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Our Friends the Republicans

Apparently they are talking with the Administration about gun control. I am so glad we kicked those anti-gun Democrats out of Congress, let me tell you.

Remember, politicians have an overwhelming urge to appear to be doing something, and even though gun control is what you do instead of something, it’s easy for them to do. The question then becomes, what are we going to need to do to make this issue go away? One, call your Congressperson and tell them you want no more gun laws. Make that crystal clear. The more Congress hears from gun owners, the more you’re helping NRA’s federal lobbyists either stop this outright, or mold it into something that’s harmless, like with the NICS Improvement Act last time through. If we’re silent, we’re going to get something rammed down our throats that we’re not going to like.

22 Responses to “Our Friends the Republicans”

  1. Fiftycal says:

    Well, before you proclaim that you want to toss out the Republicans and resurect the Whigs, let’s see what happens. Even if some establishment types want to be “moderate”, I doubt something could get thru either the House OR Senate.

  2. Carl from Chicago says:

    From the article: Staff at Thursday’s meeting will consider whether the National Instant Criminal Background Check System (NICS) is effective.

    So many unanswered questions. Whether NICS is effective at what? If NICS is found to be ineffective, will dismantling of the system be then considered?

  3. Carl from Chicago says:

    Actually, I don’t have a problem with keeping guns away from the mentally ill.

    That said … working on this issue will come with the expectation to work on other issues, as well. Frankly, there are lots of ways to try and keep guns away from mentally ill … including complete bans.

    An attempt to keep guns out of the “wrong hands” could VERY easily include attempts at gun registration, licensing and fees, waiting periods, private transaction bans … any manner of the stuff that the gun control groups have wanted all along.

    And finally, with 300 million guns around, it’s not like they are hard to get ahold of anyway. The gun ban folks loose sight of the needle for the haystack.

  4. Sebastian says:

    The risk here is what could get thrown on this bill along the way, and even if we neuter it, a la the NICS Improvement Act, it will still offer our opponents something to latch on to in order to declare victory. I’d prefer they walk away empty handed.

  5. Hank Archer says:

    Closing the “private sale loophole” will have no impact on crime because criminals and the mentally ill aren’t getting their guns from clueless Bubba. They’re getting them by purchasing them from thiefs, straw purchases and stealing.

  6. Chas says:

    NICS is BS. Look at how effective it was at keeping guns from gangbangers in Chicago during the handgun ban.
    Anyone who wants a gun, and is not locked up, can get one. NICS = BS.

    The only way to keep guns away from the mentally ill is to keep the mentally ill away from society’s guns. That means locking up the Loughners, but the political left will not allow it. Jared was their boy, and he gave them the crisis that they have not been allowing to go to waste.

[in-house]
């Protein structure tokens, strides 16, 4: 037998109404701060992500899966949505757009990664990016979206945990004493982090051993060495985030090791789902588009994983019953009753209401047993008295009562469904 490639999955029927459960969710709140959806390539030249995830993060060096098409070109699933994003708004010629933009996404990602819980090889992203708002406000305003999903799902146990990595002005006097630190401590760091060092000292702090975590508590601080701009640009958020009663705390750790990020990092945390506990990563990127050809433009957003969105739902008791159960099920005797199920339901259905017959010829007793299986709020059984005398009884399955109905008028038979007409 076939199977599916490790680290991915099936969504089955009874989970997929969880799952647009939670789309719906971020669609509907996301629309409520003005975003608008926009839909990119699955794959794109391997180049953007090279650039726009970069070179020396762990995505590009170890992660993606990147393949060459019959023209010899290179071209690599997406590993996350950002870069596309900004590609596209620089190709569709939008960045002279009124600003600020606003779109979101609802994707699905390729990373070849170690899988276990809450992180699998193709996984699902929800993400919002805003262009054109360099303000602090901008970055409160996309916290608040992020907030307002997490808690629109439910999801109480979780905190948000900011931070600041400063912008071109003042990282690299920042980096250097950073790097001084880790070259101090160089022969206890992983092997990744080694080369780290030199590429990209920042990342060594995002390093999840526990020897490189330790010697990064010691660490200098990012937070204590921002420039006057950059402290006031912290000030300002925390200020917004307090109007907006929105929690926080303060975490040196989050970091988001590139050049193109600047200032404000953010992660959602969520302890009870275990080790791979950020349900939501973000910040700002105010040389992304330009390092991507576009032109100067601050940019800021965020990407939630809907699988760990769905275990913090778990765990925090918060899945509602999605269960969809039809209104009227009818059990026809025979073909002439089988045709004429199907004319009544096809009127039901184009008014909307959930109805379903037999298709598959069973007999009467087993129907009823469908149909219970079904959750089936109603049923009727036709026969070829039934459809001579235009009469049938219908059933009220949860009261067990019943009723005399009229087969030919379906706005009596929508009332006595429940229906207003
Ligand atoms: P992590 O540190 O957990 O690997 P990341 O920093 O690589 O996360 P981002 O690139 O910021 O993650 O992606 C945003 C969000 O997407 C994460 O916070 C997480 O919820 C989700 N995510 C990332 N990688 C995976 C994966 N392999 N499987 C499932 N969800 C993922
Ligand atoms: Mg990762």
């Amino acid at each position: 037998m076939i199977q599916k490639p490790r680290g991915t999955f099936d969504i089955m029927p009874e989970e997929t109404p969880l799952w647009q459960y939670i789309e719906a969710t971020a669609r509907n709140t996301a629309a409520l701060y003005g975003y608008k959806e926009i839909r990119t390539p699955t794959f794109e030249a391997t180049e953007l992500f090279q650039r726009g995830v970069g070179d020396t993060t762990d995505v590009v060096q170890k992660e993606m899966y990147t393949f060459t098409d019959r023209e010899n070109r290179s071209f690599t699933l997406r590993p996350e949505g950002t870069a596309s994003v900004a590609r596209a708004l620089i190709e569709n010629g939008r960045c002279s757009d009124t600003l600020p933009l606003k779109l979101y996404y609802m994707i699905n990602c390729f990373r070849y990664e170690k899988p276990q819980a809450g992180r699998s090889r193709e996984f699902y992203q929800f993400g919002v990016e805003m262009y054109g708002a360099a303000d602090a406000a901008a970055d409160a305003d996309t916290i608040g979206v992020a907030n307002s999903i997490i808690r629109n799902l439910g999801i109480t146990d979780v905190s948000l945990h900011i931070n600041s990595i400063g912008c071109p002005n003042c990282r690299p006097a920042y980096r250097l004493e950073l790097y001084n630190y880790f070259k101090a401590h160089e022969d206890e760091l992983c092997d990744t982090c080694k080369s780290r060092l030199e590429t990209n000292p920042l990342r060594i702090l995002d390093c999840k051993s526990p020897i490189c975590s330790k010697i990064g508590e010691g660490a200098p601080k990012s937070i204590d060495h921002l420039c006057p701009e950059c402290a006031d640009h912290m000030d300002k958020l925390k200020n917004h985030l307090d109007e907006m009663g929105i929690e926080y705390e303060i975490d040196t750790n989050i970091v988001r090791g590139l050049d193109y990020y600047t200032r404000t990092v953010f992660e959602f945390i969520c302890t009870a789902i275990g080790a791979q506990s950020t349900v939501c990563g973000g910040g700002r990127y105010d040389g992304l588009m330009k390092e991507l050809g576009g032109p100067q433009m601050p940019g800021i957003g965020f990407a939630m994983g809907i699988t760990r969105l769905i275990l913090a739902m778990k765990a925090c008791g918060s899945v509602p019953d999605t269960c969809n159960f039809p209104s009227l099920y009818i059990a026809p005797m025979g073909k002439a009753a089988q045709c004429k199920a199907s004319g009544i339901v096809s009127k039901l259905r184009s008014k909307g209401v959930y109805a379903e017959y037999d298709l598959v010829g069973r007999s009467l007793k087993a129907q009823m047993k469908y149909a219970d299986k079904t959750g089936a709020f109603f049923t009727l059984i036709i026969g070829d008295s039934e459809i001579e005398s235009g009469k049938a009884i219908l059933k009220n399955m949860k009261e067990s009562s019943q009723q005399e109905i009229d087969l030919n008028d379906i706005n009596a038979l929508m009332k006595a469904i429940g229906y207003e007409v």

Unleashing the mentally ill on our society is consistent with the bringing down of America that is part of the left’s agenda. Loughner was a big bonus for them, but not an entirely unanticipated one.
    So what are the Republicans doing? They are talking NICS with the Democrats. Maybe the Tea Party has the nads to set an agenda that has not been pre-determined by the Democrats. It seems that the Republicans cannot.

  7. Lucky Forward says:

    Many Washington insiders, including the Wall Street Journal’s Peggy Noonan, have recently pushed for gun control, and are betting that the GOP will throw the Second Amendment under the bus, the implication being, we have no where else to go. I’m concerned these insiders know something we don’t; remember how the START treaty and the “Don’t Ask, Don’t Tell” repeal were going nowhere, then fly through Congress only days later.

    I’d urge everyone to contact Boehner’s office, and the offices of the Judiciary Committee members, and remind them on which side their bread is buttered. Speak now, or forever hold your peace.

  8. Jujube says:

    Chas,

    Ronald Reagan, National Review letter from 1973: http://old.nationalreview.com/flashback/reagan200406080927.asp

    “California has pioneered the concept of treating the mentally ill with an expanded system of community mental health programs. When we started, the budget for community treatment was $18 million. This year it is more than $140 million and California’s shift from the “warehousing of the mentally ill” in large state mental institutions has become a model for the nation.”

    Ronald Reagan was the one who closed the mental “warehouses” because it meant “smaller government” and “less taxes.” He pushed for more community mental health because it was cheaper.

    Reagan was a conservative, not a liberal.

  9. Ken says:

    I contacted Rep. Dean Heller and Sen. John Ensign and reminded them, first of all, that I had worked for their campaigns; and second, that we managed to get through four years of Pelosi with no gun control. I asked them if they honestly think they can win an election if they pass a gun control law within *one month* of taking office.